Tourism gives us the FITs
| February 26, 2023 12:00 AM
This time of year finds us hunkered down, but the travel pros are revving up, hoping to capture the FITs of the future.
That’s the Foreign Independent Travelers. Chances are, you’ve met them. For sure, you have benefited from them.
These are the visitors who come to Montana seeking the wide open spaces, small towns and authentic experiences of the “Great American West,” as our region has branded itself. In international markets, Montana now comes packaged with Idaho, Wyoming and the Dakotas, according to Kim Birrell, travel trade manager with the Montana Office of Tourism.
I learned as much at the International Traveler Rebound Workshop late last fall at Homewood Suites, where promoters talked up the allure of our destination, and the allure of luring visitors to our destination.
Plunking down hundreds of dollars a day, the FITs stay longer and seek more.
“They’ve sacrificed a lot and they’re thinking, I deserve a vacation,” Birrell said.
Acknowledging the decline in tourism in Northwest Montana from 2021, Debbie Picard of Glacier County Tourism pinned hopes on international travelers. “We have missed them,” she said. “They want to learn. They pick up their trash.”
Most of the focus of Montana travel promoters abroad aims at Europe, Australia and New Zealand. Germans average 35 to 44 days off annually, and spend between $300 and $350 per day. Australians and Kiwis spend $500-plus per day.
No one wants to be treated like a walking wallet, but curiosity about our Western world is an economic driver for our area, which tourists are keen to see after “Yellowstone” and after having visited New York or Disney. When the FITs finally get to Montana, it’s usually not their first time to the United States.
A month later, at a Discover Kalispell event that touched on the impacts of tourism, consultant Cathy Ritter of Better Destinations cited findings from a study about hospitality.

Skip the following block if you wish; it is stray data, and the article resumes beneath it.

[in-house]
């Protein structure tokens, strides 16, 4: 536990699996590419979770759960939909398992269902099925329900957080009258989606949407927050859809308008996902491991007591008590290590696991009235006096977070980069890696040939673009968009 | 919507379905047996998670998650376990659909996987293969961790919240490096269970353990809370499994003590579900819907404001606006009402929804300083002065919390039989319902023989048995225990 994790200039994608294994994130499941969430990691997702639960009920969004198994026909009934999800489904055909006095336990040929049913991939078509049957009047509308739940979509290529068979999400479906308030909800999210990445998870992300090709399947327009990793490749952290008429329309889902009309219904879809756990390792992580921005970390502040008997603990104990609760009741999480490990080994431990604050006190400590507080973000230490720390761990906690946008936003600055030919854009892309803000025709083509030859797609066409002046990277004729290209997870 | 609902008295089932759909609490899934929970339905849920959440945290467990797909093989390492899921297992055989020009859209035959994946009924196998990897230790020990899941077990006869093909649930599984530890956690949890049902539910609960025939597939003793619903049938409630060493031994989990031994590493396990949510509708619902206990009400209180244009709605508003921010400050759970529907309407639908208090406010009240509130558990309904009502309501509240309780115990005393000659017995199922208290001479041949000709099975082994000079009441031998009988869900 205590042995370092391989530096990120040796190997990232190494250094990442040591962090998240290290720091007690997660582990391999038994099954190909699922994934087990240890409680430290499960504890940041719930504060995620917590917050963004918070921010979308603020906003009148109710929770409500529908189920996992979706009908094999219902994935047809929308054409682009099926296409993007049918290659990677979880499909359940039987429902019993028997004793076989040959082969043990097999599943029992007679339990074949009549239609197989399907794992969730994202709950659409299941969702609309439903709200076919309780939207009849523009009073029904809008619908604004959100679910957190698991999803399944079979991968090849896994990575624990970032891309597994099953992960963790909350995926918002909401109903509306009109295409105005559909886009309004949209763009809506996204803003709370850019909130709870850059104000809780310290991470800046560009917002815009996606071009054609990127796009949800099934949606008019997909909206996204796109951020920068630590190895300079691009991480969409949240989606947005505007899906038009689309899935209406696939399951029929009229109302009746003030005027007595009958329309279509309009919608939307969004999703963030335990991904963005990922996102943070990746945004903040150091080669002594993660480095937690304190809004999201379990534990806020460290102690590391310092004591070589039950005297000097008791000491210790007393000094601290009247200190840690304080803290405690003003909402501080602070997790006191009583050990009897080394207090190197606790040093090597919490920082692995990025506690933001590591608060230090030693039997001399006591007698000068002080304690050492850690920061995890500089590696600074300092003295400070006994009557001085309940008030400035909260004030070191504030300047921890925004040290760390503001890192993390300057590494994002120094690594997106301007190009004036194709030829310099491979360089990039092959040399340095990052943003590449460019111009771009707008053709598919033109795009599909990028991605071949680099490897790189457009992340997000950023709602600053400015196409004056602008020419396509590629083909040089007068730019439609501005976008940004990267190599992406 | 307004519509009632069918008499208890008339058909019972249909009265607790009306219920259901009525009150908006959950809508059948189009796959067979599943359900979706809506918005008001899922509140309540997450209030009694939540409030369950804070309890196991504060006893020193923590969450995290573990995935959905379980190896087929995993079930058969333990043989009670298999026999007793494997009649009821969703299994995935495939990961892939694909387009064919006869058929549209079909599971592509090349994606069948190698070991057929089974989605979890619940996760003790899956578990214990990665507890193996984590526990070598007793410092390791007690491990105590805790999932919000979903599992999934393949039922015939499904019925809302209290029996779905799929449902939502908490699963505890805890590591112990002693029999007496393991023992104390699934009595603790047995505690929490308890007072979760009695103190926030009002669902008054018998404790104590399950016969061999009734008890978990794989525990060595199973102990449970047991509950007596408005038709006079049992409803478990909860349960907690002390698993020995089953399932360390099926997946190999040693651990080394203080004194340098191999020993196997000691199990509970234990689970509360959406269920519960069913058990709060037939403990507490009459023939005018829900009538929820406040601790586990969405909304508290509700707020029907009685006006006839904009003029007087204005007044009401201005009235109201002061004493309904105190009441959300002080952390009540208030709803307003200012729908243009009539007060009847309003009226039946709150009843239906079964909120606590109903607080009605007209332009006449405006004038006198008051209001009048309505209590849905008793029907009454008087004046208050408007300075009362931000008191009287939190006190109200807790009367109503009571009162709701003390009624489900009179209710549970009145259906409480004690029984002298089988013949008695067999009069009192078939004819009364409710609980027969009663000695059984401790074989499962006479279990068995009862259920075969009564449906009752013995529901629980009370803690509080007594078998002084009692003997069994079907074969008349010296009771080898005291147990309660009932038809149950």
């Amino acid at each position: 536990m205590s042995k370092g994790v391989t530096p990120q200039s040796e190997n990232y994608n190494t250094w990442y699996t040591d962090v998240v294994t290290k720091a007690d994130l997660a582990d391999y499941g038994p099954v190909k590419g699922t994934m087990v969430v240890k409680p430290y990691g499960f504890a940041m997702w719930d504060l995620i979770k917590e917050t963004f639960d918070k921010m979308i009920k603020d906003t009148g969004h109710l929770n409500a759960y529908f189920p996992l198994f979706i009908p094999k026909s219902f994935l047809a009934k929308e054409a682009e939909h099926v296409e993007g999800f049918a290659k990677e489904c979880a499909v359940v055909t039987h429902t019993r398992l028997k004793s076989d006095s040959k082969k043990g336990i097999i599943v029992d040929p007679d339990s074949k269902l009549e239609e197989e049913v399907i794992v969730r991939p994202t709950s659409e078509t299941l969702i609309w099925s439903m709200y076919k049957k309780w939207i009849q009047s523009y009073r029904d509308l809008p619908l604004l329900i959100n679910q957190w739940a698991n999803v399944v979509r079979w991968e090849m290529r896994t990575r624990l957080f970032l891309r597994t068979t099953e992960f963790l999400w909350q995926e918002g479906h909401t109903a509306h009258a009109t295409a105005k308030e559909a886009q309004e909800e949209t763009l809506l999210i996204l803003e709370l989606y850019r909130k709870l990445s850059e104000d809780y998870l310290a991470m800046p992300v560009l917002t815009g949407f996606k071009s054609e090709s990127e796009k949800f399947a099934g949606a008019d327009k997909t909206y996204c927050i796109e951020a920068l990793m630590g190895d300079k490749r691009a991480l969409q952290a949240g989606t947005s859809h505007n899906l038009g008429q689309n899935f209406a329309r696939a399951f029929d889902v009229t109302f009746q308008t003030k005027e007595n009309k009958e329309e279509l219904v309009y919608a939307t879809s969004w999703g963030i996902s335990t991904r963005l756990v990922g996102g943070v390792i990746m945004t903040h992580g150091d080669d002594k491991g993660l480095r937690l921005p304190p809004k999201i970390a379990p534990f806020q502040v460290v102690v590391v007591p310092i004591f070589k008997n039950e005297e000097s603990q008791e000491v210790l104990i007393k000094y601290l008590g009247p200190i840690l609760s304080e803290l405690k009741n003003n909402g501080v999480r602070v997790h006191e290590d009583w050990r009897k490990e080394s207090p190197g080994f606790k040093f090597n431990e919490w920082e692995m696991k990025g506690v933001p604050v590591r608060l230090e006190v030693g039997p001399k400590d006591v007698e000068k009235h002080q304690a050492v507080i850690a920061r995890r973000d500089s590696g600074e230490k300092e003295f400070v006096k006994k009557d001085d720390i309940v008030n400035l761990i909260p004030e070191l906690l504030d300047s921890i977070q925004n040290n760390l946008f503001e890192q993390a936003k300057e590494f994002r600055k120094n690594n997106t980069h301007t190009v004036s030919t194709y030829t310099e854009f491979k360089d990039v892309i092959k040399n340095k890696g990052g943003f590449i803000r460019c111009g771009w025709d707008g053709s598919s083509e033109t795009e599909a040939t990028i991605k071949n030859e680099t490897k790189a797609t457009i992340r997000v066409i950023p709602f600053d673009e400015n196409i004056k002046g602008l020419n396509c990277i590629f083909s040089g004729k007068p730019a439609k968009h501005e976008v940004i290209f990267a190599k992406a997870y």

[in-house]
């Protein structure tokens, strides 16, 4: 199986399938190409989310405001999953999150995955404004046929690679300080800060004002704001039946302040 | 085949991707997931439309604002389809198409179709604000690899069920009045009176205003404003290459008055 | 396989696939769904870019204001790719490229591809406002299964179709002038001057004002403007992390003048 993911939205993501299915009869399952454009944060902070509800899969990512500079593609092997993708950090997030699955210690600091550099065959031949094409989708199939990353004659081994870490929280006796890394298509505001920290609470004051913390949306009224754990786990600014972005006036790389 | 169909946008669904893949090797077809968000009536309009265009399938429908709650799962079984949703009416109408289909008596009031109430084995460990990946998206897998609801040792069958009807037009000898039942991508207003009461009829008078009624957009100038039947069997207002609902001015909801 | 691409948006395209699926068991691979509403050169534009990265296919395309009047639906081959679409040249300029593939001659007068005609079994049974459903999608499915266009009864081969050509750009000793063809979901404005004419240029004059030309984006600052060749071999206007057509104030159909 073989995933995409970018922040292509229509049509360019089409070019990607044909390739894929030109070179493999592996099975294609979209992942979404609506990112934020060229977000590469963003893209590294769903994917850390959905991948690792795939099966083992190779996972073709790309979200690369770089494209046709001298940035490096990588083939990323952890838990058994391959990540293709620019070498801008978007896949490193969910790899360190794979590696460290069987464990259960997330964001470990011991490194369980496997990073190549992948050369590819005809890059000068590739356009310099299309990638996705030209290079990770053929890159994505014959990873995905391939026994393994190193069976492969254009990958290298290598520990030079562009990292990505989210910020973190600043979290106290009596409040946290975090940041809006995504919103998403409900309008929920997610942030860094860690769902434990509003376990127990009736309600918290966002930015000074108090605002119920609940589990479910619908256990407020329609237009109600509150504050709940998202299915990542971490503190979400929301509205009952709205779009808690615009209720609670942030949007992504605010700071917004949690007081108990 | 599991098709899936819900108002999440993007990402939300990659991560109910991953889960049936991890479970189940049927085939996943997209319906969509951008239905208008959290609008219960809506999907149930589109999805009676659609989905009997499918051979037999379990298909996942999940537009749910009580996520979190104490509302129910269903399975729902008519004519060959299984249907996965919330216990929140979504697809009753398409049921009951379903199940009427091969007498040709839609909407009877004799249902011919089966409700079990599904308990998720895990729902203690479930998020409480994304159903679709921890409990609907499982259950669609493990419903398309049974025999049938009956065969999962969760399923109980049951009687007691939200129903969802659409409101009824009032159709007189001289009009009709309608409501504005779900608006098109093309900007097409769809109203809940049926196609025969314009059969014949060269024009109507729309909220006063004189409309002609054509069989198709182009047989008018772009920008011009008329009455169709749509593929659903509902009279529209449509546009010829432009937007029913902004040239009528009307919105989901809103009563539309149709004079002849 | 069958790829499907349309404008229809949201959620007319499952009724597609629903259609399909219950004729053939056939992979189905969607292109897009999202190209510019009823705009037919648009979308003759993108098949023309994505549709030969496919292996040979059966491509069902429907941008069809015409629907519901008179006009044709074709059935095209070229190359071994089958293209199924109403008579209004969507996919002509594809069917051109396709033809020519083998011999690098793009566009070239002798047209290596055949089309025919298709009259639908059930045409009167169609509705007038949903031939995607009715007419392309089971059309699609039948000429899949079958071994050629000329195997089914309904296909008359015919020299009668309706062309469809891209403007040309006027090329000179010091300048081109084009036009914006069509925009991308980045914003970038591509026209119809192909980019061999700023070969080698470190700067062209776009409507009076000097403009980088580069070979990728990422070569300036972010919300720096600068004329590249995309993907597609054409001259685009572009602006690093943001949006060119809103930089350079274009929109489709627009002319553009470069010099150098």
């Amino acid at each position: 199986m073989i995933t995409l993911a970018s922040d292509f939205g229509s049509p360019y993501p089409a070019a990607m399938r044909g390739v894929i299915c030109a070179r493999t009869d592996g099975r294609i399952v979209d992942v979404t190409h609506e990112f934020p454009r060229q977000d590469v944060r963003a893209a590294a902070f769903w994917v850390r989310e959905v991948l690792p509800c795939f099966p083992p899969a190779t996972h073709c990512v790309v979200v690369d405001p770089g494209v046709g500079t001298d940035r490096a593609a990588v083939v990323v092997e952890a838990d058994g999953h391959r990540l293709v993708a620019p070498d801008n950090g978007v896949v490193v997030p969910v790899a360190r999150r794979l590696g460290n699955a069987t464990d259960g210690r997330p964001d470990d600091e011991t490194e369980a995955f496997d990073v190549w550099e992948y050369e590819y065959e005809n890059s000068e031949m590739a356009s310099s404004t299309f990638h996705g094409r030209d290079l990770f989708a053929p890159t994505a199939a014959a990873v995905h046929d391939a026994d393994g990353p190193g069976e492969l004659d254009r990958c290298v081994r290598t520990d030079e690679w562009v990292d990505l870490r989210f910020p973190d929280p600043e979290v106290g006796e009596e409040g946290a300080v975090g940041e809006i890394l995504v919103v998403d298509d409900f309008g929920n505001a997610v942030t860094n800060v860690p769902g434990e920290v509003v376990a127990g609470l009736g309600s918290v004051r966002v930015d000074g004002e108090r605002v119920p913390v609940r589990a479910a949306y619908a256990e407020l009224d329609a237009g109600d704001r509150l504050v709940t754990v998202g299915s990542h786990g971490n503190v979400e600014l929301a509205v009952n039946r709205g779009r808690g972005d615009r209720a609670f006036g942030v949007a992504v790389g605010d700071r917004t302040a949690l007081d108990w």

Turns out tourists don’t really care about VIP perks. What was most important was that they were accepted for who they are, and they felt that someone genuinely cared about their experience.
I love to travel. When I was studying abroad, I went with a friend to see Stonehenge. Our bus only took us so far, and we walked the rest of the way in a drizzling rain at twilight. The guard at the gate, flanked by Dobermans, informed us it was closed for the night, and we turned away for the wet journey back to the hostel.
Footsteps chased us down. “Do you want to see it?” the guard said, then led us back to the ring of massive stones. He let down the ropes, told us stories, and made our night.
We practically skipped away from Stonehenge, never mind the pitch black and driving rain. A taxi pulled over; we refused the ride as we had no money for it. The driver said to get in anyway: “You’ll just have to duck as I go past my boss’s house. I have my For Hire light on and he can’t see I have passengers.”
To this day I smile at mentions of Stonehenge. It reminds me of people who accepted me as I was, and cared about our quest.
Margaret E. Davis, executive director of the Northwest Montana History Museum, can be reached at email@example.com.